Gloucester charter school violated bidding process, AG says
The state attorney general’s office ruled yesterday that a new charter school in Gloucester, which is experiencing a series of delays in opening this fall, violated state law by failing to put out to bid its yet-to-be completed building project.
The ruling was made just one day after a state education commissioner warned Gloucester Community Arts Charter School that it would lose its state-granted operating license if classes do not begin by the end of next week.
That edict has charter school leaders scrambling to secure a temporary location because the permanent building won’t be ready until late October at the earliest.
The prospect of never opening would be a stunning turn for a school that has sparked several state investigations, a Superior Court lawsuit, and accusations by charter school opponents that the Patrick administration pushed state education officials to grant a charter nearly 19 months ago in an effort to build support for its education agenda. A Superior Court judge upheld that assertion in a ruling last month.
Charter schools are public institutions that operate independently of a municipality’s school system.
Colin Zick, a Boston lawyer representing the charter school, said school leaders have every intention of beginning classes within the next few days.
He said that they hope to locate temporarily in either Rockport or Beverly and that school leaders will comply with the request by the attorney general’s office to file a compliance plan for the bidding violations by next Friday. The school is expecting about 90 students in grades 4 to 7.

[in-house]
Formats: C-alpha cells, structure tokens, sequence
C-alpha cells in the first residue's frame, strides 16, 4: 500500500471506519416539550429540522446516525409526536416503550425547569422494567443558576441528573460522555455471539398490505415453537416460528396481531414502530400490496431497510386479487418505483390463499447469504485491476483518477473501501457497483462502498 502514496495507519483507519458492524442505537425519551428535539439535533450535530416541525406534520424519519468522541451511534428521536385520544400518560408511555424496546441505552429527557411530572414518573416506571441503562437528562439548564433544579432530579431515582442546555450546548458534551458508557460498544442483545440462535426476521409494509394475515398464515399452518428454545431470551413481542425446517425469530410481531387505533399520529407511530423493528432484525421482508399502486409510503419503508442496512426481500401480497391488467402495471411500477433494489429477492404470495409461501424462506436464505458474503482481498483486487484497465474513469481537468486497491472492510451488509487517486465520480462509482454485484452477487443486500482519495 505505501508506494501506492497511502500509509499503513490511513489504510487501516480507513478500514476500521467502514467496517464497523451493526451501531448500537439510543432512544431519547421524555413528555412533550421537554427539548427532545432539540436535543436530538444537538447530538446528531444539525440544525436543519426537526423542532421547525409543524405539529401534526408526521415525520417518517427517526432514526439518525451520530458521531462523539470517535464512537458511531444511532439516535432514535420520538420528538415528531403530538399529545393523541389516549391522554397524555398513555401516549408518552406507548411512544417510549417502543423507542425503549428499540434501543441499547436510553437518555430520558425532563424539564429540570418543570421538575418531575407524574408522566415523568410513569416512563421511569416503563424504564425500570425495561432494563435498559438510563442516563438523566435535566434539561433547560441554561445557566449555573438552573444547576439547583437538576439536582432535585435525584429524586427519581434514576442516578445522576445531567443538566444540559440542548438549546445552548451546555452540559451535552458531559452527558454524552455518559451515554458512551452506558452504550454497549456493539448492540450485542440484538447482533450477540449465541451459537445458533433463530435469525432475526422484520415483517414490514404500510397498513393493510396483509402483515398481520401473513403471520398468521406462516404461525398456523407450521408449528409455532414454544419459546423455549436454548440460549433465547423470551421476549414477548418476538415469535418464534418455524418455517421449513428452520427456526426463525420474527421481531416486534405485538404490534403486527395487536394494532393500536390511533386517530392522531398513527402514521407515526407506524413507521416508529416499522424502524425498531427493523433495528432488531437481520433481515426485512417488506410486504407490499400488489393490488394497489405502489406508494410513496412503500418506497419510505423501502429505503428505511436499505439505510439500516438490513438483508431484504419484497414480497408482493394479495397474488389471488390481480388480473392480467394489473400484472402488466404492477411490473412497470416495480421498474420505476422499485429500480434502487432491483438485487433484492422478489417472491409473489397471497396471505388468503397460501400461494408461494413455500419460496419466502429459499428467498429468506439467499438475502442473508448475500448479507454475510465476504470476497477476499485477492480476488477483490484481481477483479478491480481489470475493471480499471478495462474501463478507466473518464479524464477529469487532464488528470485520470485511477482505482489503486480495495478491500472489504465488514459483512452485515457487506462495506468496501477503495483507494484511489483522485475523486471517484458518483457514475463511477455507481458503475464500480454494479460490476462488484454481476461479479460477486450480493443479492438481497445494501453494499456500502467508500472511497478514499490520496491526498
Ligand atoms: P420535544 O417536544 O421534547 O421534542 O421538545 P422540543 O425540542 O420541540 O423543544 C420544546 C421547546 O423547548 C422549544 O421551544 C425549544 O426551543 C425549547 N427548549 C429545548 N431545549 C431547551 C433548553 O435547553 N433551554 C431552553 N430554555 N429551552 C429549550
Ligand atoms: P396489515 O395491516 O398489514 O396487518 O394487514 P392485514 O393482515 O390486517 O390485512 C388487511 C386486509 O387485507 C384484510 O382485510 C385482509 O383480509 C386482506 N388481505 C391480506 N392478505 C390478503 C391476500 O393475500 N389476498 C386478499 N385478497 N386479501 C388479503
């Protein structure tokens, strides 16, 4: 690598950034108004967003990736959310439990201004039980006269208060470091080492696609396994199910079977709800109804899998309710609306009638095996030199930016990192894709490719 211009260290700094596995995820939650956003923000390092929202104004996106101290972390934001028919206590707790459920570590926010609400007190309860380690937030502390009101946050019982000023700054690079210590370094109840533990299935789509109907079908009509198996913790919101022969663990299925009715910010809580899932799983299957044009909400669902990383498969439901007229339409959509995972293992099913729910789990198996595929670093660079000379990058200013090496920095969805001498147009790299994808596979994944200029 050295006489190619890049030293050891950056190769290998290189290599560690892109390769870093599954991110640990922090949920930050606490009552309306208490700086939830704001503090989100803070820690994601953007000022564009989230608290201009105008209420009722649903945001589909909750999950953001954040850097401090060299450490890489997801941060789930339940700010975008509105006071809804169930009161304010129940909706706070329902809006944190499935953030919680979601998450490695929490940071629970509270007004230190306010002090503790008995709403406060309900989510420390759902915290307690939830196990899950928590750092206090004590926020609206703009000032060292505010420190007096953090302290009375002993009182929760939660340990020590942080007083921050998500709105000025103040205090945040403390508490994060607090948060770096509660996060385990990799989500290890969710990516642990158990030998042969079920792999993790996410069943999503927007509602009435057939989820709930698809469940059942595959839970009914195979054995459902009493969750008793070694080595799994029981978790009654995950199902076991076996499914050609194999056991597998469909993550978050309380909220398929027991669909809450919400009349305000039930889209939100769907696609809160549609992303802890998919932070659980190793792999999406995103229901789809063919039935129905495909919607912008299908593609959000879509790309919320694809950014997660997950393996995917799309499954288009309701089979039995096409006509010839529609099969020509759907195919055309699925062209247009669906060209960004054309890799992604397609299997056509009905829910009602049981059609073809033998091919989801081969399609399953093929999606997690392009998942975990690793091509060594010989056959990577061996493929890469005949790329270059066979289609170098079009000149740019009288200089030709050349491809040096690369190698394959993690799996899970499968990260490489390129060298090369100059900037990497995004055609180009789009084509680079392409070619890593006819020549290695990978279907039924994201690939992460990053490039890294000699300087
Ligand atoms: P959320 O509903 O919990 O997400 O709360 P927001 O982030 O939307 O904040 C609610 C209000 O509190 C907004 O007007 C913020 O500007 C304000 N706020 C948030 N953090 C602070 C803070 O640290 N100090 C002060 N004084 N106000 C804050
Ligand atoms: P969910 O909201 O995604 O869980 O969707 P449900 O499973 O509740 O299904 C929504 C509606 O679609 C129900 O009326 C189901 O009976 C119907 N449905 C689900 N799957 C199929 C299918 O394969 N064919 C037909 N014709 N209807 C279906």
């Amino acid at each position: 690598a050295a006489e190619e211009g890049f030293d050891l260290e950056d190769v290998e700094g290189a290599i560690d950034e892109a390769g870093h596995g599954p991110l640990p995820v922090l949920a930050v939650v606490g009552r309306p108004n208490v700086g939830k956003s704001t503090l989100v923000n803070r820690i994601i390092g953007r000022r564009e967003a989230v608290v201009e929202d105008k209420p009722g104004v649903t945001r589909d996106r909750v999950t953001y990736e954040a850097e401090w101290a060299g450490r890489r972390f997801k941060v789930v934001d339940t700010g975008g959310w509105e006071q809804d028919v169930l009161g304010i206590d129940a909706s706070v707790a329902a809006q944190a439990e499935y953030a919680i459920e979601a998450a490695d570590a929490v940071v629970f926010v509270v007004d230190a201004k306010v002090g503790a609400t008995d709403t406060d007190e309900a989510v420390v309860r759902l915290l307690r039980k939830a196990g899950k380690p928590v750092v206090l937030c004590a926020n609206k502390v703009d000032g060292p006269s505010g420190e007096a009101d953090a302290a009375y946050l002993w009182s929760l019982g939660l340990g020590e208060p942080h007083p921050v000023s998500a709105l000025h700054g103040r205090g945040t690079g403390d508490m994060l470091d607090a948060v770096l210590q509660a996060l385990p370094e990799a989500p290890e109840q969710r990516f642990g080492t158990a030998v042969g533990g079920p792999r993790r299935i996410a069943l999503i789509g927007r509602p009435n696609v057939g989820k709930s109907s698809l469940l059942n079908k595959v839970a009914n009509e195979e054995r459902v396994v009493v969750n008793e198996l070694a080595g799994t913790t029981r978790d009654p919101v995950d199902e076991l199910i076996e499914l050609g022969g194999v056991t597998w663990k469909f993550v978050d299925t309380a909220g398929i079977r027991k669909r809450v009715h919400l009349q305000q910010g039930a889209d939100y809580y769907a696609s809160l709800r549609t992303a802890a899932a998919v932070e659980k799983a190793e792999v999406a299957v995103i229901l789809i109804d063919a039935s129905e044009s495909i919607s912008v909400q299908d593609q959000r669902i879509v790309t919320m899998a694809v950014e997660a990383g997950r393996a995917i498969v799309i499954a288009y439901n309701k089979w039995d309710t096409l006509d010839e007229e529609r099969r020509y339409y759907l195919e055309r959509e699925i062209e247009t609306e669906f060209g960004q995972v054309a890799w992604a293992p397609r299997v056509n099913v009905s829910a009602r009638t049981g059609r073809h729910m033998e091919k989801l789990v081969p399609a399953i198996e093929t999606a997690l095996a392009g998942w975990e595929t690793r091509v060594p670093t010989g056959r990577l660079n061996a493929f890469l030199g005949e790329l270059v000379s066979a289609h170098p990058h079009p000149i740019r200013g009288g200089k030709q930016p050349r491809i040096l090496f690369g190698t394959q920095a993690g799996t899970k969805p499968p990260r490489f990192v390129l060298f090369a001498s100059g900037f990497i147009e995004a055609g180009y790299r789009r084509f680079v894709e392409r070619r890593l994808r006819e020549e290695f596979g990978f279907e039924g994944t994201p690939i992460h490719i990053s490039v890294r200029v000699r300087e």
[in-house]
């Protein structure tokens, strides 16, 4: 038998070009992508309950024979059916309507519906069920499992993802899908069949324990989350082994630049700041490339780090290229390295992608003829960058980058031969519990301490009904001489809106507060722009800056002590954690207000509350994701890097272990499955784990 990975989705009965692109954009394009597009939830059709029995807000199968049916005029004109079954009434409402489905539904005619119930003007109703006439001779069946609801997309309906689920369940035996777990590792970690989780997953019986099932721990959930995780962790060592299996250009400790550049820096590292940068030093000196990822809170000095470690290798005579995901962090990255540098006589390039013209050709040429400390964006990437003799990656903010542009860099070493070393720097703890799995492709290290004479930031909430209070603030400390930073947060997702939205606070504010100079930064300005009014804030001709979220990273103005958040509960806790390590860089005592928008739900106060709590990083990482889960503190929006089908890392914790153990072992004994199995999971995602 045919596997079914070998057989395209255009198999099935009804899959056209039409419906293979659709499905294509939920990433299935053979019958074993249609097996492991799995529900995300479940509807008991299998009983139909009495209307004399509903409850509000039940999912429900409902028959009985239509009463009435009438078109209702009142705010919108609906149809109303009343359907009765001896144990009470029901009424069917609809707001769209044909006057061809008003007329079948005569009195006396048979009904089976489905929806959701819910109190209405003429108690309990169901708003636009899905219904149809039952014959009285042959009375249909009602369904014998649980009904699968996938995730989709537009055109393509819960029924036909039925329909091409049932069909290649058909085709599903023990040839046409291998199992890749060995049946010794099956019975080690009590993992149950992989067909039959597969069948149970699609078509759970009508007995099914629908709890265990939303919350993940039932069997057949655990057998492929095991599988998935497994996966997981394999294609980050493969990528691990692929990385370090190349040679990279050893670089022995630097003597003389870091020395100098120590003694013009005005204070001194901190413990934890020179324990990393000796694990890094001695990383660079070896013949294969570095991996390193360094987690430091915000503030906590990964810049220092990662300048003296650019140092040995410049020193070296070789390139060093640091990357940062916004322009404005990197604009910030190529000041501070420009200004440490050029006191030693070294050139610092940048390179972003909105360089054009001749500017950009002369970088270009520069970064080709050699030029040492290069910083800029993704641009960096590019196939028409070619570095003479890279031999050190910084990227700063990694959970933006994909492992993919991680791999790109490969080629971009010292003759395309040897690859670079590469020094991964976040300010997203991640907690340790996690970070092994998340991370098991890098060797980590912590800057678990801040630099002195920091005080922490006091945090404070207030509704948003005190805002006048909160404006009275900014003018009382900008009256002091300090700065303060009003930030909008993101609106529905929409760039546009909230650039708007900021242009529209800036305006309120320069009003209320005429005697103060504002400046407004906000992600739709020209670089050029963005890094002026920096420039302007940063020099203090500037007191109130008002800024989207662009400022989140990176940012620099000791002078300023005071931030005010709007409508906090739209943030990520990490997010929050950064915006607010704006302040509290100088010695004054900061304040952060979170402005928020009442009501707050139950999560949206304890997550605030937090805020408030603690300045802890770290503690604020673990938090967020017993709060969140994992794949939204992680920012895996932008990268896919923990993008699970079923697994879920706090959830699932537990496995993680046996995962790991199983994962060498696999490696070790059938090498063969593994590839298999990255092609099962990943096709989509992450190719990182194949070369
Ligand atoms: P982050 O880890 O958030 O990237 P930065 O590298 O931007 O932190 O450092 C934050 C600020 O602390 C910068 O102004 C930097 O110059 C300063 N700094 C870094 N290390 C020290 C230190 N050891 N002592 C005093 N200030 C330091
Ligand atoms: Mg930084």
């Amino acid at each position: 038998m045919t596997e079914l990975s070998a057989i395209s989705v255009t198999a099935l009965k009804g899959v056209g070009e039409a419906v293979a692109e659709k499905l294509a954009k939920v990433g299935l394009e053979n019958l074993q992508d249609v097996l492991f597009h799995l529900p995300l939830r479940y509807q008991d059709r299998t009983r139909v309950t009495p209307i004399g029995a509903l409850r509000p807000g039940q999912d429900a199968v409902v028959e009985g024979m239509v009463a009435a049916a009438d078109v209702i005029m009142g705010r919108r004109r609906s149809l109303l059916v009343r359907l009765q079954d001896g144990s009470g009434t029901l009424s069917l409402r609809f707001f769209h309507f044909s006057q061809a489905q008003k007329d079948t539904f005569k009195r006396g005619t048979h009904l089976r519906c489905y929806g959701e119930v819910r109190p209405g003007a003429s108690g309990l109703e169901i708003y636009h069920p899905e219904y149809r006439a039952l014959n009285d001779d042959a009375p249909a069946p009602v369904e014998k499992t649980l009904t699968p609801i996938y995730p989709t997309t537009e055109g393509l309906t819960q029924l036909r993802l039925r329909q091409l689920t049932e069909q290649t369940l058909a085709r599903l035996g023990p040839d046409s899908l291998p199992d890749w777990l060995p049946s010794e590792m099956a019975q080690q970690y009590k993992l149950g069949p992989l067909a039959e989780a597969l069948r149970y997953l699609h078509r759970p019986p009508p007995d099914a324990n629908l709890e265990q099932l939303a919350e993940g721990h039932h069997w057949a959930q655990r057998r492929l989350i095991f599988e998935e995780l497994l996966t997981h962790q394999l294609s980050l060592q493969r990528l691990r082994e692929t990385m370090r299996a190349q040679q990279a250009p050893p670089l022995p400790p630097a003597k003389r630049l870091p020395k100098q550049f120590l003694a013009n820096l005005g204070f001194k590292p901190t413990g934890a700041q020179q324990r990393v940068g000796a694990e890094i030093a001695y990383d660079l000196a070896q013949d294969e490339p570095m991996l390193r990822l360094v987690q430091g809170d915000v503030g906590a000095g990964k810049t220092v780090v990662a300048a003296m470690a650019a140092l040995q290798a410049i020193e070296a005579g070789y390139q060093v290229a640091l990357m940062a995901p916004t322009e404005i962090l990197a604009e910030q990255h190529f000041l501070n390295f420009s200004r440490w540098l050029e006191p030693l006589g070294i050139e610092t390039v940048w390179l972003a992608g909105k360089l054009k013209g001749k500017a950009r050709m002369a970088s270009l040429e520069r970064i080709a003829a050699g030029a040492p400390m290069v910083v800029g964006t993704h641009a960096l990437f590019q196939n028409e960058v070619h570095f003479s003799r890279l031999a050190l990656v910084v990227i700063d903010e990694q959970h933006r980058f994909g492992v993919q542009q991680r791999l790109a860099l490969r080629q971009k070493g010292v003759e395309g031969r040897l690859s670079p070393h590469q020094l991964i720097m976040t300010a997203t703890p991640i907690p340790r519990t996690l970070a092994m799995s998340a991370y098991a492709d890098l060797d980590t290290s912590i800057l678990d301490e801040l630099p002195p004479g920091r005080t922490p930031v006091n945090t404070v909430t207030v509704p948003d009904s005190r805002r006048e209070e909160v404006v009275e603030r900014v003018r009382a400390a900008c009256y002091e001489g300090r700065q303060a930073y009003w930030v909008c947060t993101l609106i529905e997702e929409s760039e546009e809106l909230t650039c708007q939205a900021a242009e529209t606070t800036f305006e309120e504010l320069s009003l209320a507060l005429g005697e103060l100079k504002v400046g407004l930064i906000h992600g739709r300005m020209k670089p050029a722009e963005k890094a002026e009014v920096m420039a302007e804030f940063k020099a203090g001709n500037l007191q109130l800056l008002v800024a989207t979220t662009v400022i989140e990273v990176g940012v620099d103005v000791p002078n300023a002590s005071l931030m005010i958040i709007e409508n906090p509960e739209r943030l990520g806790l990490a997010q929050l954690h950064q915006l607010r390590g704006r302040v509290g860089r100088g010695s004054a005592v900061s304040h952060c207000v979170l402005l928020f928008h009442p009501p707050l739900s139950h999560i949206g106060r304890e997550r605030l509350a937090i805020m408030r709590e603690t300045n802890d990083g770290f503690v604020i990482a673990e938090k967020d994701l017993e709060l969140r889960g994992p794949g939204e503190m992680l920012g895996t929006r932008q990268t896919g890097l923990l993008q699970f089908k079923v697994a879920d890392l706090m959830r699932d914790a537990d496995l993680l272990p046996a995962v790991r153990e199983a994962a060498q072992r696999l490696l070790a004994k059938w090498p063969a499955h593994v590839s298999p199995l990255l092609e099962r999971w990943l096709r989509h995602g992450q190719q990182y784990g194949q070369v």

“In the universe of things going on, this ruling doesn’t change anything about whether we will open,’’ Zick said.
Jill Butterworth, a spokeswoman for Attorney General Martha Coakley, did not address in an e-mail whether the ruling could lead to a halt in construction.
Heidi Guarino, chief of staff at the Department of Elementary and Secondary Education, said that the ruling would not nullify the school’s charter but that the school is running close to not meeting a state deadline to open within 19 months of receiving its charter, a time frame that would end next Friday.
After conducting an investigation this summer, the attorney general determined that the charter school violated the state’s bidding law at least twice.
In March, the school signed a lease with Cape Ann Medical Office Building LLC that specified designs, construction work, and contractors to convert an office building into a school without putting the job out to bid.
Later in the summer, when it became clear the landlord could not finish renovating the building in time for school to start, he brought in modular classrooms without soliciting bids.
“The source of money to pay for the construction is public taxpayer funds, which will be used to pay the landlord back in the form of lease payments,’’ Jed M. Nosal, assistant attorney general and chief of the Business and Labor Bureau, wrote in a letter to charter school leaders yesterday.
The charter school has been hotly contested by Gloucester city leaders and many supporters of the city’s school system.
Gloucester will eventually have to divert millions of dollars in state aid to the charter school to cover the tuition cost of residents who attend.